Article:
You’re never going to believe this but FIFA is still corrupt.
You may remember FIFA has the governing body of soccer that was part of an FBI investigation in 2015 that involved wire fraud, racketeering, money laundering, collusion, bribery, and general criminality among some of the highest ranking members, various football governing bodies, and nations that had been awarded events, including the World Cup. The whole saga led to the removal of Sepp Blatter from office as the President of FIFA and, in theory, a new era in which the governing body would emerge with a newfound sense of fairness and opportunity.
Oh, who were we kidding?
According to the AP, the organization has enacted sweeping changes to its code of ethics under Gianni Infantino that serve no purpose other than to make it easier for FIFA to do what it wants, get rid of dissenters, and instruct members and others on how to take bribes.
In secret meetings where the organization updated the code of ethics, the word “corruption” can no longer be found listed as a misdemeanor. In fact, a Ctrl-F search will reveal no mention of corruption at all.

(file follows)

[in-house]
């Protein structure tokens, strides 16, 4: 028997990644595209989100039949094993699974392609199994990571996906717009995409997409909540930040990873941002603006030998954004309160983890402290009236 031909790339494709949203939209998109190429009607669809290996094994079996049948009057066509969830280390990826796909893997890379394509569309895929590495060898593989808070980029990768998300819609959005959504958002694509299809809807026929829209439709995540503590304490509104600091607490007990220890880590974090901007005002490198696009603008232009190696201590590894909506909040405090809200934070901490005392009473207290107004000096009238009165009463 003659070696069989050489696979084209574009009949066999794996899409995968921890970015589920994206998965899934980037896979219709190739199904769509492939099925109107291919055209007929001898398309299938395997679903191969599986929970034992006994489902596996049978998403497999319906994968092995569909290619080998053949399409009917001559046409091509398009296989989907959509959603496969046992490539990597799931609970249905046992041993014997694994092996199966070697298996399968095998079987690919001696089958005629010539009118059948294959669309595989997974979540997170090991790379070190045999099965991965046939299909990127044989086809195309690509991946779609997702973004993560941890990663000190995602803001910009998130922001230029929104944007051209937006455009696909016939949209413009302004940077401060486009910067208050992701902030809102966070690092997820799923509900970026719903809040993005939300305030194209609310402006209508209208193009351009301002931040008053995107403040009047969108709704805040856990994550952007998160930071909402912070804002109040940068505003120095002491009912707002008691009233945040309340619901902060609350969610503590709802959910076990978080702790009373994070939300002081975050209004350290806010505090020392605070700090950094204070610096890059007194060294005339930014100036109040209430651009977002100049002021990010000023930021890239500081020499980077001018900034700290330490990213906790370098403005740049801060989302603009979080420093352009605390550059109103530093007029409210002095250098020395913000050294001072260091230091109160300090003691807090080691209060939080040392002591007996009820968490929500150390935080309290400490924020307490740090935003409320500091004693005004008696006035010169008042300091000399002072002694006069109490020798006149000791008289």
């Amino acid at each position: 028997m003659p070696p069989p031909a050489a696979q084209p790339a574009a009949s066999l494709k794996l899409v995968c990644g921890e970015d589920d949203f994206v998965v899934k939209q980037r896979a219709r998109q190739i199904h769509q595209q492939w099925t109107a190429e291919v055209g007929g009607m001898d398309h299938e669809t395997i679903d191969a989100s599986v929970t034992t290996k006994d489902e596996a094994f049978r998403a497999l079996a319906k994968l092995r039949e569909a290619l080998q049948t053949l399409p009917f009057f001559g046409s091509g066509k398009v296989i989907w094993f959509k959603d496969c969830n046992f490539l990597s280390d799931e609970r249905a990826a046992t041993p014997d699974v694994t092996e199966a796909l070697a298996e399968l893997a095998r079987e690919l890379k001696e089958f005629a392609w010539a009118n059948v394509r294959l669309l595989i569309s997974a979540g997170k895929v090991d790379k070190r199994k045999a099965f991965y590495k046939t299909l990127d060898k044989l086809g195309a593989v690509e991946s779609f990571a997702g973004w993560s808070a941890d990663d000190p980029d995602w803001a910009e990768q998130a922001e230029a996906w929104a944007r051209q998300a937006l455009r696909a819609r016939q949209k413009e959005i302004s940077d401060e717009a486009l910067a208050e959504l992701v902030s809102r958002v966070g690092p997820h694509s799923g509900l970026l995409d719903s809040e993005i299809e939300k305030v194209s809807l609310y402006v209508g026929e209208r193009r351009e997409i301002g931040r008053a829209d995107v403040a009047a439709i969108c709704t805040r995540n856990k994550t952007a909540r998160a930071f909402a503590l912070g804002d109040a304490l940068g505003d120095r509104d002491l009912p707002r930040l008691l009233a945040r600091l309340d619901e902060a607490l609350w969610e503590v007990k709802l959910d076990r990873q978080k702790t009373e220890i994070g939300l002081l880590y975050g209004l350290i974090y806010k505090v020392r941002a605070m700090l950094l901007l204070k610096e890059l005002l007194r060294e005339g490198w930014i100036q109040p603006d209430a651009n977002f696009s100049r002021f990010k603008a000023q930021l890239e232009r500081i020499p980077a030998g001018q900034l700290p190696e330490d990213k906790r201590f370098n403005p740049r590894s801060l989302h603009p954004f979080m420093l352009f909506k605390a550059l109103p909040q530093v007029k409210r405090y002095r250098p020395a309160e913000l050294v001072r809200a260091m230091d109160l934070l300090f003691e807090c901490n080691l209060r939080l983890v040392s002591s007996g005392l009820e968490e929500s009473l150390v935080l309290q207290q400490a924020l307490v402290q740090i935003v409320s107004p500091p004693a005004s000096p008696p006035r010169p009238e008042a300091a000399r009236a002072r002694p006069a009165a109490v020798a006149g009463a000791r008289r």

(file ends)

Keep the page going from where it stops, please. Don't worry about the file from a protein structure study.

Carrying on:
In its place, there is a new offense in the code—defamation. Left vague, seemingly on purpose, the new code states that “ersons bound by this code are forbidden from making any public statements of a defamatory nature towards FIFA and/or towards any other person bound by this code in the context of FIFA events.” Those who are found to be in violation will be banned from football-related activities for up to two years or possibly even longer, depending on the severity. There is no protection for whistleblowers or for those who speak up about their concerns, which basically means this new violation is a warning to members not to snitch.
The code has also been updated to note that, “bribery, misappropriation of funds and manipulation of football matches or competitions may no longer be prosecuted after a lapse of ten years.” So as long as you can keep your bribes secret for a decade, FIFA is saying that you are free to accept them, at least in their eyes.
When the AP asked FIFA about the code changes, they were “ill-prepared to respond” and only said that changed were based on proposals from the ethics committee.
Meet the new boss, same as the old boss. But then again soccer fans already knew that.